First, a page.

The thing is…the books that often stick in the memory of the reading public are books that surprise in some way or counter expectations or make the reader lose a few hours of sleep because the reader can’t put the book down.

Those books aren’t manufactured and fussed over and edited to death. They weren’t written to be judged, as literary novels often are. Those books weren’t written to impress. They were written because they had to be, or because the author needed to eat. The author wrote it, someone published it, and then both moved on—even though the readers didn’t.

Indie writers are doing the same thing right now. They’re writing what they love. A few are still writing what they think will sell, although that trend seems to be moving past us now. (Thank God). Most writers are simply trying to put food on the table so they don’t have to go back to the day job.

Traditional publishers, whose sales are continuing to decline and whose revenue is spiraling downward, keep trying to justify their curation services. Want to know if your book is any good? The traditional publishers say. We’ll let you know that—forgetting, of course, that readers decide what’s good and what’s not.

Readers share with other readers, and unlike any time in the past, we writers have time to build an audience. Ebooks feel ephemeral because they’re not on paper, but they will last longer than most books published in the last 100 years. There’s no need to stock real store shelves, just the virtual ones.

So a book can take off years after publication. That’s probably happening more often than not nowadays, although I’ve not seen any statistics on it yet. (Just my own, and wow, am I seeing sales on older titles. It pleases me a lot.)

Postwar England had mushroom publishers.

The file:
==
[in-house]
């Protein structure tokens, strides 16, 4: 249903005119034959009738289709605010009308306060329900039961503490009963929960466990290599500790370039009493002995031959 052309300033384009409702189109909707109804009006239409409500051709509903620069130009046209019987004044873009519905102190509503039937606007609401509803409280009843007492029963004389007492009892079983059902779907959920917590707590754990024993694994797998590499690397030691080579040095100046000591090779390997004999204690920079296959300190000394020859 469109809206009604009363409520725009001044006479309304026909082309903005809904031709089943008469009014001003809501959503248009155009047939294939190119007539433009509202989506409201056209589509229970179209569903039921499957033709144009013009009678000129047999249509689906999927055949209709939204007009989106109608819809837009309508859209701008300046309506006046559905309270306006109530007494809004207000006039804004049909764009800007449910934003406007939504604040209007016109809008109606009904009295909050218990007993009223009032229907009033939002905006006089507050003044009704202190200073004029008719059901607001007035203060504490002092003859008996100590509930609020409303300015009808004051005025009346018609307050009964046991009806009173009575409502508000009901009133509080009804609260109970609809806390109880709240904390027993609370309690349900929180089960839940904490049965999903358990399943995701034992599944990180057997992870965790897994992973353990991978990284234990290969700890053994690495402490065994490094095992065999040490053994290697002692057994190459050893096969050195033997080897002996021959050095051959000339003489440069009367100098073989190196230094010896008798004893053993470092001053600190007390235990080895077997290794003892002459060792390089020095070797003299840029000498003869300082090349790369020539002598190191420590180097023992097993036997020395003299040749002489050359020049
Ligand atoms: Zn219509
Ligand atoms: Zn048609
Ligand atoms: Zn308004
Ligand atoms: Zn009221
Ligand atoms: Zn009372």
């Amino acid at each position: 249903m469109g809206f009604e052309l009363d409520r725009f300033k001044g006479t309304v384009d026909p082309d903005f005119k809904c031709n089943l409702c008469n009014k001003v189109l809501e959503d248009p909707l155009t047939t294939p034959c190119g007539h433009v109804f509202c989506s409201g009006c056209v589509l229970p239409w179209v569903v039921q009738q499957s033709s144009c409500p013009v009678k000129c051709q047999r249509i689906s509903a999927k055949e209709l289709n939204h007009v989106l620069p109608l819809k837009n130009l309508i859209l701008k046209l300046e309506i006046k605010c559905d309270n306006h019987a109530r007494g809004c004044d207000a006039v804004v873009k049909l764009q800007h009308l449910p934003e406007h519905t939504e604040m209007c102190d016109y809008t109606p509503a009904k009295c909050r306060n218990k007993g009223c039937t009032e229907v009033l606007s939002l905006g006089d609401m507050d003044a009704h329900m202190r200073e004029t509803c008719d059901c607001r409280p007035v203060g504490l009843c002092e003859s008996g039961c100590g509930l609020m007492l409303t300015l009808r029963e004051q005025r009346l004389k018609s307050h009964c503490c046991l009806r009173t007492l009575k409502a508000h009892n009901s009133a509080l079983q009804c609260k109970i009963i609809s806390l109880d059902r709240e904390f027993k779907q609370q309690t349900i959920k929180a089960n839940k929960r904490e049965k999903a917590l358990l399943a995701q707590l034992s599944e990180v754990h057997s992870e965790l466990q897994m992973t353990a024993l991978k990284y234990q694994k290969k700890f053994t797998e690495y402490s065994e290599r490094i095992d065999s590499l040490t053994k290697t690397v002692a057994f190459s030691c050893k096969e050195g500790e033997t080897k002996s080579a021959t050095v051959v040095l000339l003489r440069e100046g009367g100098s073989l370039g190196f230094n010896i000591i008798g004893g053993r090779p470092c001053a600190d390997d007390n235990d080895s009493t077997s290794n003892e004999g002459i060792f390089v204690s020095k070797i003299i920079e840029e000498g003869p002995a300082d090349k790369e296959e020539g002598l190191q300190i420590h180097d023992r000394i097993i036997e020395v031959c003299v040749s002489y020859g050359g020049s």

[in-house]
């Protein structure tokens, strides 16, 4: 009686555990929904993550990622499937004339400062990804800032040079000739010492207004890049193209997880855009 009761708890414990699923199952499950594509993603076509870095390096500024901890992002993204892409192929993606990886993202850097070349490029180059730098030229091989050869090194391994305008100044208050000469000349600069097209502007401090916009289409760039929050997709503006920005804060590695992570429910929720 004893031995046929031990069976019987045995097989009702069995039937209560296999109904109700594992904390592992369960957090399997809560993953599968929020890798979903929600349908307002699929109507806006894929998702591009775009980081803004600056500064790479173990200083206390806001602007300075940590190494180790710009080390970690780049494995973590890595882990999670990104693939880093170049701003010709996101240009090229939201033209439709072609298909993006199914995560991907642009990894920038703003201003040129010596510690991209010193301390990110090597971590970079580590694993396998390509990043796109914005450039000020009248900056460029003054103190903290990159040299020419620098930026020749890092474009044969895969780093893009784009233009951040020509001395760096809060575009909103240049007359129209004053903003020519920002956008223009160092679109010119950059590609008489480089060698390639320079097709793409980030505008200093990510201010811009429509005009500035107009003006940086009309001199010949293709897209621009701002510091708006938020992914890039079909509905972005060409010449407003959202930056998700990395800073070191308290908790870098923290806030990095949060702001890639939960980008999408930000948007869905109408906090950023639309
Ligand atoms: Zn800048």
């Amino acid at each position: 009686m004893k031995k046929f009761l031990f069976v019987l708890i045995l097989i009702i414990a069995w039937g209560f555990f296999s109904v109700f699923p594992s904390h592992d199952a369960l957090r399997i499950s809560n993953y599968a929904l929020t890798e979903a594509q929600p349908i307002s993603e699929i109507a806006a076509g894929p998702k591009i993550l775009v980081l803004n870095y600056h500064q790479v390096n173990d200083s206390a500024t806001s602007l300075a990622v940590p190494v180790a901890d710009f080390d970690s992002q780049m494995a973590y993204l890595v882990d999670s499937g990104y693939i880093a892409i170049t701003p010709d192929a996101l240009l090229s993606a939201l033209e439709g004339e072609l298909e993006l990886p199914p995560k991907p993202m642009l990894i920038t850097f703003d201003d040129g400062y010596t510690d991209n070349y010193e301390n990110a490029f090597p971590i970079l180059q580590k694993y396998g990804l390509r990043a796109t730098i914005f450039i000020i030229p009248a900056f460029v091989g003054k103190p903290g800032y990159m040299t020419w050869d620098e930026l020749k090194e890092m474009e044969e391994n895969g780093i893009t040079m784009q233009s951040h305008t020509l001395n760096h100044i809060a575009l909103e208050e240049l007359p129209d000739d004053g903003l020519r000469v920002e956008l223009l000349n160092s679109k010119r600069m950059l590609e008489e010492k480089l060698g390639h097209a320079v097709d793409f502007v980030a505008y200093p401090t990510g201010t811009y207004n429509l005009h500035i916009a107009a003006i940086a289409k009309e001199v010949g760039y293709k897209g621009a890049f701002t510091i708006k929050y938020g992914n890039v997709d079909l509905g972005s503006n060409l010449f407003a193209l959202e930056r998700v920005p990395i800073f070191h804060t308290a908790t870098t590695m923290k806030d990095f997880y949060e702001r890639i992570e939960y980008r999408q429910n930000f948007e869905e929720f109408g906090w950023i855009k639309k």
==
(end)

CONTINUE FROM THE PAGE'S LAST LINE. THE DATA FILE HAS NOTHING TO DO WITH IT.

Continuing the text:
Post-the-development-of-the-Kindle English language books have the tsunami of crap.

Readers then bought books published by mushroom publishers, and readers today buy books out of that tsunami of crap. We’re not going to know for another few generations who the writers of this decade are, or where the readers discovered those writers.

But if I had to guess, I would wager that a lot more of the Writers of Tomorrow will come from the tsunami of crap than from anything approved and stamped and validated by the critics and the literary community. That’s the way it worked in the past, and I’m pretty sure that’s the way it’s going to work in the future.

I was simply so amused by the way that the critics of the past judged the books we’re still reading now. I’m stunned at the fact that the language of judgment—the “unliterary” “lowbrow” “bad” books that “ruin” readers or prove that the masses have no taste—repeats itself year after year, always focusing on a different—non-approved—target.

It’s very threatening to someone “in charge” to see that others, unapproved others, are more successful, particularly if they’re publishing or writing or creating in a method that’s hard to control.

Indie writers are very hard to control. They can put up their own books. They can write against the prescribed rules. They can fly in the face of popular wisdom.

If they’re willing to take the risks.

If writers think of what they’re doing with the same attitude that their reader selves have—the self that will defend to the death the right to love something someone else deems unlovable.

It’s tough for writers to find that kind of courage.